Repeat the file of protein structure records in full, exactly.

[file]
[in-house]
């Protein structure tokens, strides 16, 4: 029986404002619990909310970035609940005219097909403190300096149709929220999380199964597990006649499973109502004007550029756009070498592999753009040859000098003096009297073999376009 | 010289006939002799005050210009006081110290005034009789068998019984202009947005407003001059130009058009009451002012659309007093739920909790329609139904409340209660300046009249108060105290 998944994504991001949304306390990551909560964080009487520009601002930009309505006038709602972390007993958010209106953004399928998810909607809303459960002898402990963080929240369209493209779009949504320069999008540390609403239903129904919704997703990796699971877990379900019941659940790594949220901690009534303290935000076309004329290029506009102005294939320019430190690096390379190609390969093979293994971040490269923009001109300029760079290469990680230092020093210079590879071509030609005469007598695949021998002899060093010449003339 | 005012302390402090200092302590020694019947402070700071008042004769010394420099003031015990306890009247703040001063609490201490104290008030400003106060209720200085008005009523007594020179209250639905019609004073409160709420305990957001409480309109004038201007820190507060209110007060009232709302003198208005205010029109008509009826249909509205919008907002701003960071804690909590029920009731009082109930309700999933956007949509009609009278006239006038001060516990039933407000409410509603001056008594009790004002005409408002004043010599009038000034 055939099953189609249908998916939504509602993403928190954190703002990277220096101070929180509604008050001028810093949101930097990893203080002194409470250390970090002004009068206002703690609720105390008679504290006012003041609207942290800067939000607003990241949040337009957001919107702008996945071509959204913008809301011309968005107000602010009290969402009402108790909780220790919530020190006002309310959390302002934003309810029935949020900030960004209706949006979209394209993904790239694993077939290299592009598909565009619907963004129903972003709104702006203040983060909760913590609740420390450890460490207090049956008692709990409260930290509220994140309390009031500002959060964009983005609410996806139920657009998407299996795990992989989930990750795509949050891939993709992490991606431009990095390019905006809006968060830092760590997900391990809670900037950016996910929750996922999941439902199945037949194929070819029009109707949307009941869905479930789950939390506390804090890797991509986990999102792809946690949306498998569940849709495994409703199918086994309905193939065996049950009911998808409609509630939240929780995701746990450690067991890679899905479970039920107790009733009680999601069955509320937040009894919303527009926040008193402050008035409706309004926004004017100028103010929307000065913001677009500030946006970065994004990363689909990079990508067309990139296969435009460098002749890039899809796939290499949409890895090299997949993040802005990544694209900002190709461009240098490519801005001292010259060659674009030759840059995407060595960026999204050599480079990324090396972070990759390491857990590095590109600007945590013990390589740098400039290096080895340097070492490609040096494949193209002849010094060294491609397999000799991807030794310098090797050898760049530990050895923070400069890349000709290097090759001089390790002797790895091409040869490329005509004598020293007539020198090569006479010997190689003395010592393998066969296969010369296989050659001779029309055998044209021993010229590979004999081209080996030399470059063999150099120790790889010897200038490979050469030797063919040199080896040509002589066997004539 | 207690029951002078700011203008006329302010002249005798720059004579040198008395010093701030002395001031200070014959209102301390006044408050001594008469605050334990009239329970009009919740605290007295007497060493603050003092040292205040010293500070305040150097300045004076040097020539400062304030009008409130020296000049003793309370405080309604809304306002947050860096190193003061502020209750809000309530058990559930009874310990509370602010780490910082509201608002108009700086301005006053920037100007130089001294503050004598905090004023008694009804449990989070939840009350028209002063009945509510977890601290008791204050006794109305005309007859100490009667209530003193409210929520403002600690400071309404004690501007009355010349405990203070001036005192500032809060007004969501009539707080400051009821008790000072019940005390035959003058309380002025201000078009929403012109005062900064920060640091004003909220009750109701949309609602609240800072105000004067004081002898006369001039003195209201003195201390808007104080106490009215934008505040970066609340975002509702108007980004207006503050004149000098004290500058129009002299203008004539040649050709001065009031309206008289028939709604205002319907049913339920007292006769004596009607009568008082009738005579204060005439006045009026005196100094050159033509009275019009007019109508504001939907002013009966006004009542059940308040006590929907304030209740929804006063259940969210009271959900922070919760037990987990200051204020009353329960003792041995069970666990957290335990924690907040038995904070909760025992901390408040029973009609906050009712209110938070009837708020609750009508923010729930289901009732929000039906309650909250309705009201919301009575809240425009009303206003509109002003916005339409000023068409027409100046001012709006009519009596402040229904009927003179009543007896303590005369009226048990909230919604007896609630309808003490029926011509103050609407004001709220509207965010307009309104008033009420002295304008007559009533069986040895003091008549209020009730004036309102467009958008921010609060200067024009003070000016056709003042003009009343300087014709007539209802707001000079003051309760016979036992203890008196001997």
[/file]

[in-house]
């Protein structure tokens, strides 16, 4: 029986404002619990909310970035609940005219097909403190300096149709929220999380199964597990006649499973109502004007550029756009070498592999753009040859000098003096009297073999376009 | 010289006939002799005050210009006081110290005034009789068998019984202009947005407003001059130009058009009451002012659309007093739920909790329609139904409340209660300046009249108060105290 998944994504991001949304306390990551909560964080009487520009601002930009309505006038709602972390007993958010209106953004399928998810909607809303459960002898402990963080929240369209493209779009949504320069999008540390609403239903129904919704997703990796699971877990379900019941659940790594949220901690009534303290935000076309004329290029506009102005294939320019430190690096390379190609390969093979293994971040490269923009001109300029760079290469990680230092020093210079590879071509030609005469007598695949021998002899060093010449003339 | 005012302390402090200092302590020694019947402070700071008042004769010394420099003031015990306890009247703040001063609490201490104290008030400003106060209720200085008005009523007594020179209250639905019609004073409160709420305990957001409480309109004038201007820190507060209110007060009232709302003198208005205010029109008509009826249909509205919008907002701003960071804690909590029920009731009082109930309700999933956007949509009609009278006239006038001060516990039933407000409410509603001056008594009790004002005409408002004043010599009038000034 055939099953189609249908998916939504509602993403928190954190703002990277220096101070929180509604008050001028810093949101930097990893203080002194409470250390970090002004009068206002703690609720105390008679504290006012003041609207942290800067939000607003990241949040337009957001919107702008996945071509959204913008809301011309968005107000602010009290969402009402108790909780220790919530020190006002309310959390302002934003309810029935949020900030960004209706949006979209394209993904790239694993077939290299592009598909565009619907963004129903972003709104702006203040983060909760913590609740420390450890460490207090049956008692709990409260930290509220994140309390009031500002959060964009983005609410996806139920657009998407299996795990992989989930990750795509949050891939993709992490991606431009990095390019905006809006968060830092760590997900391990809670900037950016996910929750996922999941439902199945037949194929070819029009109707949307009941869905479930789950939390506390804090890797991509986990999102792809946690949306498998569940849709495994409703199918086994309905193939065996049950009911998808409609509630939240929780995701746990450690067991890679899905479970039920107790009733009680999601069955509320937040009894919303527009926040008193402050008035409706309004926004004017100028103010929307000065913001677009500030946006970065994004990363689909990079990508067309990139296969435009460098002749890039899809796939290499949409890895090299997949993040802005990544694209900002190709461009240098490519801005001292010259060659674009030759840059995407060595960026999204050599480079990324090396972070990759390491857990590095590109600007945590013990390589740098400039290096080895340097070492490609040096494949193209002849010094060294491609397999000799991807030794310098090797050898760049530990050895923070400069890349000709290097090759001089390790002797790895091409040869490329005509004598020293007539020198090569006479010997190689003395010592393998066969296969010369296989050659001779029309055998044209021993010229590979004999081209080996030399470059063999150099120790790889010897200038490979050469030797063919040199080896040509002589066997004539 | 207690029951002078700011203008006329302010002249005798720059004579040198008395010093701030002395001031200070014959209102301390006044408050001594008469605050334990009239329970009009919740605290007295007497060493603050003092040292205040010293500070305040150097300045004076040097020539400062304030009008409130020296000049003793309370405080309604809304306002947050860096190193003061502020209750809000309530058990559930009874310990509370602010780490910082509201608002108009700086301005006053920037100007130089001294503050004598905090004023008694009804449990989070939840009350028209002063009945509510977890601290008791204050006794109305005309007859100490009667209530003193409210929520403002600690400071309404004690501007009355010349405990203070001036005192500032809060007004969501009539707080400051009821008790000072019940005390035959003058309380002025201000078009929403012109005062900064920060640091004003909220009750109701949309609602609240800072105000004067004081002898006369001039003195209201003195201390808007104080106490009215934008505040970066609340975002509702108007980004207006503050004149000098004290500058129009002299203008004539040649050709001065009031309206008289028939709604205002319907049913339920007292006769004596009607009568008082009738005579204060005439006045009026005196100094050159033509009275019009007019109508504001939907002013009966006004009542059940308040006590929907304030209740929804006063259940969210009271959900922070919760037990987990200051204020009353329960003792041995069970666990957290335990924690907040038995904070909760025992901390408040029973009609906050009712209110938070009837708020609750009508923010729930289901009732929000039906309650909250309705009201919301009575809240425009009303206003509109002003916005339409000023068409027409100046001012709006009519009596402040229904009927003179009543007896303590005369009226048990909230919604007896609630309808003490029926011509103050609407004001709220509207965010307009309104008033009420002295304008007559009533069986040895003091008549209020009730004036309102467009958008921010609060200067024009003070000016056709003042003009009343300087014709007539209802707001000079003051309760016979036992203890008196001997």